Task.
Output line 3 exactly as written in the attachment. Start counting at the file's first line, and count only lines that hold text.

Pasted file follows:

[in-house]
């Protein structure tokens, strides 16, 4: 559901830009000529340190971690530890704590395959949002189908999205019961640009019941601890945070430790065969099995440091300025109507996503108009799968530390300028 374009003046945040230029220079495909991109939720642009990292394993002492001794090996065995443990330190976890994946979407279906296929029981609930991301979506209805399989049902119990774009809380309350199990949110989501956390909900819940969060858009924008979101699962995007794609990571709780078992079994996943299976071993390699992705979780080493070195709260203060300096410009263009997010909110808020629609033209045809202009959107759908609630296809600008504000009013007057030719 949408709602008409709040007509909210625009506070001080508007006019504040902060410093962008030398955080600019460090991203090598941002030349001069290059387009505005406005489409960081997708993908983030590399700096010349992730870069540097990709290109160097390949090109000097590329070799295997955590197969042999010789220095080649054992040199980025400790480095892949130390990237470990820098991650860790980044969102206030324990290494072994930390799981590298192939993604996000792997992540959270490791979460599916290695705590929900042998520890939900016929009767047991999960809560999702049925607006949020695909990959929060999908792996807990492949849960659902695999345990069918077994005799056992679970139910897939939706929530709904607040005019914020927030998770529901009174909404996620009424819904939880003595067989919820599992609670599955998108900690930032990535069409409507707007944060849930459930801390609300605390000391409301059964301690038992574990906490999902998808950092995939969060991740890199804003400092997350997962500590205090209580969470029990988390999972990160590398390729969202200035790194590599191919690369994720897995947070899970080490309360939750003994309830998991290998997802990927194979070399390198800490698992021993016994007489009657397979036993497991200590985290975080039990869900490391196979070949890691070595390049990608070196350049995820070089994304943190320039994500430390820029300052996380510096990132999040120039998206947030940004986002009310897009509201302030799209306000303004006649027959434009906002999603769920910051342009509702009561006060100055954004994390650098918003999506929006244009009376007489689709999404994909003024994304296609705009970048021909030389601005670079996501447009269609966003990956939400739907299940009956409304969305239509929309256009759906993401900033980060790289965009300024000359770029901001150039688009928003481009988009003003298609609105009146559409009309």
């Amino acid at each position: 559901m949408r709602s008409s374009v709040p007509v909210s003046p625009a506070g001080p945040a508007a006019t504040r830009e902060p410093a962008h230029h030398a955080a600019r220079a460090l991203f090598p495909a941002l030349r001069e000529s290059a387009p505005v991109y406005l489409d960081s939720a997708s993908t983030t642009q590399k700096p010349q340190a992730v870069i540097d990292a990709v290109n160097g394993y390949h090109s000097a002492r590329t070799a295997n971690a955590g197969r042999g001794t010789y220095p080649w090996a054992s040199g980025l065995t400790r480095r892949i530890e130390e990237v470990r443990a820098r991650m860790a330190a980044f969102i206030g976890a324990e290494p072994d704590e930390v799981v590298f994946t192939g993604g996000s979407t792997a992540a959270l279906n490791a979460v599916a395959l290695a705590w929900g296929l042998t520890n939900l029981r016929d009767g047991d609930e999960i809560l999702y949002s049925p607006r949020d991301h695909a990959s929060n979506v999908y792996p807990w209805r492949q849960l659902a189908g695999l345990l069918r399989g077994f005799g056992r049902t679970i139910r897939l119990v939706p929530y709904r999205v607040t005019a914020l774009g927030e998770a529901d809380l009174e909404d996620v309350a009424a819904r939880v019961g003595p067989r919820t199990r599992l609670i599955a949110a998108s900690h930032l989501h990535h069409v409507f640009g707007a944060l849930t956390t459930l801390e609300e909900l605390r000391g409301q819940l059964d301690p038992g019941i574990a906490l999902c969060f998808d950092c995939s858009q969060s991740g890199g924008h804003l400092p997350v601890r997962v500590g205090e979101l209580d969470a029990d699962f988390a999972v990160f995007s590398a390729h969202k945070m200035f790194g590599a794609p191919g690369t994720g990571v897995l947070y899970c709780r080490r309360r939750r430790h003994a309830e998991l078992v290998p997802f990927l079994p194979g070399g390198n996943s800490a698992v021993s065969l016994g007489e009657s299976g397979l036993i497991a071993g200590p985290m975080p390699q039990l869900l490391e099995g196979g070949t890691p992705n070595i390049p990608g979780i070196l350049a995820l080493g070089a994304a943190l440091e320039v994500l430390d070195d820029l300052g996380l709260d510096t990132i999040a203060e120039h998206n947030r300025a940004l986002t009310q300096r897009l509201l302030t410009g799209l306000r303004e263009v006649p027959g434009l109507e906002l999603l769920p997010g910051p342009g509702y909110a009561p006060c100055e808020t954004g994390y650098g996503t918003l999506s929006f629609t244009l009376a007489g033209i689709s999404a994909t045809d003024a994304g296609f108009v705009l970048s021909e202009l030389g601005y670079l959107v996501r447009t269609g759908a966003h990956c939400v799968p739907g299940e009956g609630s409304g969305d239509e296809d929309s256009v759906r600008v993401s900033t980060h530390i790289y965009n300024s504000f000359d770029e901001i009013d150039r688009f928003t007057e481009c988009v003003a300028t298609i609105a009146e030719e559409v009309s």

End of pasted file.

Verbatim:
């Amino acid at each position: 559901m949408r709602s008409s374009v709040p007509v909210s003046p625009a506070g001080p945040a508007a006019t504040r830009e902060p410093a962008h230029h030398a955080a600019r220079a460090l991203f090598p495909a941002l030349r001069e000529s290059a387009p505005v991109y406005l489409d960081s939720a997708s993908t983030t642009q590399k700096p010349q340190a992730v870069i540097d990292a990709v290109n160097g394993y390949h090109s000097a002492r590329t070799a295997n971690a955590g197969r042999g001794t010789y220095p080649w090996a054992s040199g980025l065995t400790r480095r892949i530890e130390e990237v470990r443990a820098r991650m860790a330190a980044f969102i206030g976890a324990e290494p072994d704590e930390v799981v590298f994946t192939g993604g996000s979407t792997a992540a959270l279906n490791a979460v599916a395959l290695a705590w929900g296929l042998t520890n939900l029981r016929d009767g047991d609930e999960i809560l999702y949002s049925p607006r949020d991301h695909a990959s929060n979506v999908y792996p807990w209805r492949q849960l659902a189908g695999l345990l069918r399989g077994f005799g056992r049902t679970i139910r897939l119990v939706p929530y709904r999205v607040t005019a914020l774009g927030e998770a529901d809380l009174e909404d996620v309350a009424a819904r939880v019961g003595p067989r919820t199990r599992l609670i599955a949110a998108s900690h930032l989501h990535h069409v409507f640009g707007a944060l849930t956390t459930l801390e609300e909900l605390r000391g409301q819940l059964d301690p038992g019941i574990a906490l999902c969060f998808d950092c995939s858009q969060s991740g890199g924008h804003l400092p997350v601890r997962v500590g205090e979101l209580d969470a029990d699962f988390a999972v990160f995007s590398a390729h969202k945070m200035f790194g590599a794609p191919g690369t994720g990571v897995l947070y899970c709780r080490r309360r939750r430790h003994a309830e998991l078992v290998p997802f990927l079994p194979g070399g390198n996943s800490a698992v021993s065969l016994g007489e009657s299976g397979l036993i497991a071993g200590p985290m975080p390699q039990l869900l490391e099995g196979g070949t890691p992705n070595i390049p990608g979780i070196l350049a995820l080493g070089a994304a943190l440091e320039v994500l430390d070195d820029l300052g996380l709260d510096t990132i999040a203060e120039h998206n947030r300025a940004l986002t009310q300096r897009l509201l302030t410009g799209l306000r303004e263009v006649p027959g434009l109507e906002l999603l769920p997010g910051p342009g509702y909110a009561p006060c100055e808020t954004g994390y650098g996503t918003l999506s929006f629609t244009l009376a007489g033209i689709s999404a994909t045809d003024a994304g296609f108009v705009l970048s021909e202009l030389g601005y670079l959107v996501r447009t269609g759908a966003h990956c939400v799968p739907g299940e009956g609630s409304g969305d239509e296809d929309s256009v759906r600008v993401s900033t980060h530390i790289y965009n300024s504000f000359d770029e901001i009013d150039r688009f928003t007057e481009c988009v003003a300028t298609i609105a009146e030719e559409v009309s």